Things You Stone Kolb Can’t Do.

So, today’s post involves an ongoing (recently initiated in fact) disciplinary matter. Accordingly, the details available are based entirely on the one-sided positions set out in the disciplinary complaint.

The ABA Journal has run a story about it, but once again, it first got on my radar screen because of discussion over at The Legal Profession Blog. Regardless of whether there is more to the story available so far, however, the details on offer are true-to-life as far as my own experiences in that the story clearly offers a tale of something that a lawyer can never do but, in fact, is done by lawyers all the same (not routinely but with some frequency).

The base level teaching point the story raises for lawyers is a reminder of how limited your options are if tragedy befalls a client and they pass away at a time when you are representing them? If defending litigation against a client, the lawyer likely does not hesitate in their desire to provide the required notice to the Court and opposing counsel because, depending on the nature of the causes of action being litigated, they may or may not even survive the death of the defendant/client. But even if for some strange reason, the lawyer does not want to make known what has happened, they have an obligation to do so. If representing the plaintiff in litigation and the plaintiff passes away, the lawyer may have some initial reluctance about people finding out about the development, but they also must alert the Court and opposing counsel if they are going to be able to move forward.

Why is this true when you work your way through the ethical obligations of the lawyers involved? In part, it is because once a litigant passes away then, unless certain additional things happen, there likely will no longer be any “case or controversy” that would allow the court you are in to issue anything other than an advisory opinion. But, to a much more significant degree, it is because if you do not do so then inevitably you are going to end up engaged in conduct that violates RPC 3.3, 4.1, or 8.4 or perhaps all three at the same time.

The new disciplinary matter that inspires this post offers a crystal-clear example (if the allegations are true) of a lawyer doing what they absolutely cannot when confronted with the death of a client and underscores that the problems for a lawyer can be significant even if litigation hasn’t already been initiated (and by implication then even when the underlying matter has nothing to do with litigation).

According to the complaint, an Illinois lawyer was representing a passenger in a taxi ride who was in an accident when the driver of another automobile crashed into the taxicab. Thereafter, the passenger hired the lawyer to represent him in pursuing claims for injuries sustained in the accident.

Months later, but before the lawyer had filed any lawsuit, the client died from a cause unrelated to the motor vehicle accident. Within two days of the death, a parent of the client notified the lawyer. Another more than nine months went by before the lawyer did anything further. That further step was to send a demand letter to the insurance company for the potentially at-fault driver making a settlement demand. In describing the demand, the lawyer indicated that his (actually dead) client would have “future pain and physical limitations” and sustained injuries “which will likely result in significant arthritis.”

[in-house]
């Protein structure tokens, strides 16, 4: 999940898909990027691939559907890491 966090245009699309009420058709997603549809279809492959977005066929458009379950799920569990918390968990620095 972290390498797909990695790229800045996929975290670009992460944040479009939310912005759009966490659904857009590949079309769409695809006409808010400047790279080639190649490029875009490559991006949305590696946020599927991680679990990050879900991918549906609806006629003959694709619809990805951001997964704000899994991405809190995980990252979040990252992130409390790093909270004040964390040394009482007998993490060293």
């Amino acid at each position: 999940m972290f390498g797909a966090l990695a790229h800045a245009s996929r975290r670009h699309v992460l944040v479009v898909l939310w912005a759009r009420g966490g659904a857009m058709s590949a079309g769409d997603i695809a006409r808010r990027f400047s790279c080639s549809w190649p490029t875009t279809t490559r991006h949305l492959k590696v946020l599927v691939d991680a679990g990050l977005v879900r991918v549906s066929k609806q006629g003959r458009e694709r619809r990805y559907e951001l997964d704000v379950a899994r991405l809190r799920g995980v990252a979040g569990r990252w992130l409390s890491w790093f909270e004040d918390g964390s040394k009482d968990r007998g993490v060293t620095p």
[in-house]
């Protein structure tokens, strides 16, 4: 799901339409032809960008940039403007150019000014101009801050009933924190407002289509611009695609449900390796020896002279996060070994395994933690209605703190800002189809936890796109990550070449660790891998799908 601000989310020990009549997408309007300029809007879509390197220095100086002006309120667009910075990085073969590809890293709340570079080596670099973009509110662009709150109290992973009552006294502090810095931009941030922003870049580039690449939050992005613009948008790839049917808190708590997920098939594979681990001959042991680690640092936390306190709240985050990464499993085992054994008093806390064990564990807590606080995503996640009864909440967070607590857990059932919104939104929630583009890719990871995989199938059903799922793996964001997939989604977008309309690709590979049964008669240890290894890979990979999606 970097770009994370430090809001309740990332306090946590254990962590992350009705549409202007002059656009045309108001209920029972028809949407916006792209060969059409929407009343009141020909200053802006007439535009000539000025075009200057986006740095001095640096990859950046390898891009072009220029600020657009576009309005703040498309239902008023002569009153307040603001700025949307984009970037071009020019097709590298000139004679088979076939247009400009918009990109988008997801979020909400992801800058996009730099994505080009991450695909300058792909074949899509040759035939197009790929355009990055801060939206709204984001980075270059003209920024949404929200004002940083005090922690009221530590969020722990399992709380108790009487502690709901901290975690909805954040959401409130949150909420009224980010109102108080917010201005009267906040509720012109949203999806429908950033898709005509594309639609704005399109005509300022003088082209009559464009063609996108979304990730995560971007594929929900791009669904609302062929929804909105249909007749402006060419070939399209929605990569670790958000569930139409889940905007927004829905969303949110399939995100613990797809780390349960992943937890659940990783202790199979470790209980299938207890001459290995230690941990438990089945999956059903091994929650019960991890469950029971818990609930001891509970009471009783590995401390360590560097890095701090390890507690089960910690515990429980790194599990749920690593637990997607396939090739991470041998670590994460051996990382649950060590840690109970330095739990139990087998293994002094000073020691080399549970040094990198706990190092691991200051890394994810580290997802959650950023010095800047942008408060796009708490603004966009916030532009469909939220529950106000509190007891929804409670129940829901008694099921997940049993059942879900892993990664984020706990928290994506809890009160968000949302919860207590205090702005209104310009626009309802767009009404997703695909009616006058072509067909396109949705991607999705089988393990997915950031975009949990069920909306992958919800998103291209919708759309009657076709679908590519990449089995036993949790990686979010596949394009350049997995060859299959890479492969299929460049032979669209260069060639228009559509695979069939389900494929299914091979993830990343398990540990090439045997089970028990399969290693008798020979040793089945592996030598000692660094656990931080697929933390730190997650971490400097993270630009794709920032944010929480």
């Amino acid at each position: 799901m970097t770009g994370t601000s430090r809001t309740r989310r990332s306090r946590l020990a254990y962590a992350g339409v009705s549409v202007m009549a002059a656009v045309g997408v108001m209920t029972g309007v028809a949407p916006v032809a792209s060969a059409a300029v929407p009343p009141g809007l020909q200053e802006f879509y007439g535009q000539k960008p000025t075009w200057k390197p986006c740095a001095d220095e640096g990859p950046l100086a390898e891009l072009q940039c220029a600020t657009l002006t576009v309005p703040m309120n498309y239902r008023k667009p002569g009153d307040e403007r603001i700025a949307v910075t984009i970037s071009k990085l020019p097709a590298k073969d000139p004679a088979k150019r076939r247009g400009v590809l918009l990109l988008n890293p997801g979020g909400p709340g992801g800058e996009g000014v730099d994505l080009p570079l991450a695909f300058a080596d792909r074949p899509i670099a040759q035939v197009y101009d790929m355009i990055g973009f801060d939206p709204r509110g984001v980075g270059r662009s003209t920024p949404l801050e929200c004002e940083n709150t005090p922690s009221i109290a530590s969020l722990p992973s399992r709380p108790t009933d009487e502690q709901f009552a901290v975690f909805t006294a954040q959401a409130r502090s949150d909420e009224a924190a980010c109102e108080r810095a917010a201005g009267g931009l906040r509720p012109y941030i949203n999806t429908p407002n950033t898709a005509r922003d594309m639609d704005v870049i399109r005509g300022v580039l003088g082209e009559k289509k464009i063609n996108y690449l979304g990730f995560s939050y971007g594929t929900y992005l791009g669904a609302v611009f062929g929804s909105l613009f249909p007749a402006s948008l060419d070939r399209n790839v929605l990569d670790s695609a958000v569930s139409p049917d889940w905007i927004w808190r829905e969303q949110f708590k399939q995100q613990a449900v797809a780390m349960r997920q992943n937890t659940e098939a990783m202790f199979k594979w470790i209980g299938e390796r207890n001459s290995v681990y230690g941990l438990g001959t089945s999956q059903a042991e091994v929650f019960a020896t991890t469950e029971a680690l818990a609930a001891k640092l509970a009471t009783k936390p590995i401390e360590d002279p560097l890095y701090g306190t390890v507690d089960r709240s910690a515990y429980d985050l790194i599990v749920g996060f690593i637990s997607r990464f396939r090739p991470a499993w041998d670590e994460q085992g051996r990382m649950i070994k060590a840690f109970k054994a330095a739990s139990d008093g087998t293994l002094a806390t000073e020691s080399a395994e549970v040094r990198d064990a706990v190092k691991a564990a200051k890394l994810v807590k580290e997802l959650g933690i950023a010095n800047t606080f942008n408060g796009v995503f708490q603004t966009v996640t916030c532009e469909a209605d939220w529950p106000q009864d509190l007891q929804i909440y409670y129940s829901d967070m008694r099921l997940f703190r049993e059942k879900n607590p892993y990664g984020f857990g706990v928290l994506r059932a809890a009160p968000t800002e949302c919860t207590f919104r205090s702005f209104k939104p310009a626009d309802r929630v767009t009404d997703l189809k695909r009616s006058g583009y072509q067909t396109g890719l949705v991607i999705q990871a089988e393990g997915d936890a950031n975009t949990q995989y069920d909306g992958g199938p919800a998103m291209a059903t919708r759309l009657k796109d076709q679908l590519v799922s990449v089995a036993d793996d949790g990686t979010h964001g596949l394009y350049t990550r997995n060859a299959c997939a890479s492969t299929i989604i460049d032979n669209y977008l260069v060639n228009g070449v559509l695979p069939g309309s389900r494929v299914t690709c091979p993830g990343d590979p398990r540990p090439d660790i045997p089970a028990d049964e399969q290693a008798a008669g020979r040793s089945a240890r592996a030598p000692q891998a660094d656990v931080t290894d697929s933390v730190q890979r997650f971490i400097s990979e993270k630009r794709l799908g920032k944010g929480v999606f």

Isn’t rigor mortis really the most significant arthritis of all? No, no it’s not. (And, yes, I acknowledge that Mike Frisch also offered something of a joke along these lines in the title of his write up of the situation, but, respectfully, I think my joke is better.)

The insurance company responded with a counteroffer for roughly 1/5 of what was demanded, the lawyer countered by asking for an additional $10,000, and then the insurance company communicated it agreed to the settlement. Thereafter, and in what is likely the clearest sign that the lawyer somehow did not know that he couldn’t do what he was doing, the lawyer made a record in the file indicating that the settlement occurred with the adjustor not being aware of the death of the client.

After that, some steps were made to try to un-ring these bells by having an estate opened and the court presiding over the estate approved the settlement, but once the insurance company learned of the timing of the death, all the consequences flowed freely therefrom.

In addition to specifically alleging violations of RPC 4.1 and RPC 8.4, the complaint against this lawyer also makes the point that deciding to settle the claim of a client who was dead also amounts to a violation of RPC 1.2(a) because the decision whether to settle a case is that of the client and not a lawyer. You can read the entire complaint here.

Of the disciplinary charges, that one may be the hardest one to actually prove given that, to some extent, it bumps up against the reality of the fact that while attorney-client privilege survives death, the attorney-client relationship does not. It seems difficult to simultaneously acknowledge that the death of the client meant that the lawyer no longer had any client and claim that the effort to settle violates RPC 1.2(a). The conduct is unethical for a number of other reasons, but I’m not sure that allegation can truly be proven as it involves violating a duty defined as being owed to a client. Of course, arguments that there is also no violation of RPC 4.1 can be down the same path in such a situation since that rule applies only to a lawyer “representing a client.” Any lawyer in the situation though is going to end up squarely facing the consequences of a violation of RPC 8.4 for conduct involving dishonesty, misrepresentation, and perhaps even fraud.

N.B: My next post will be my 500th post. Feels like a lot of pressure. Stay tuned.

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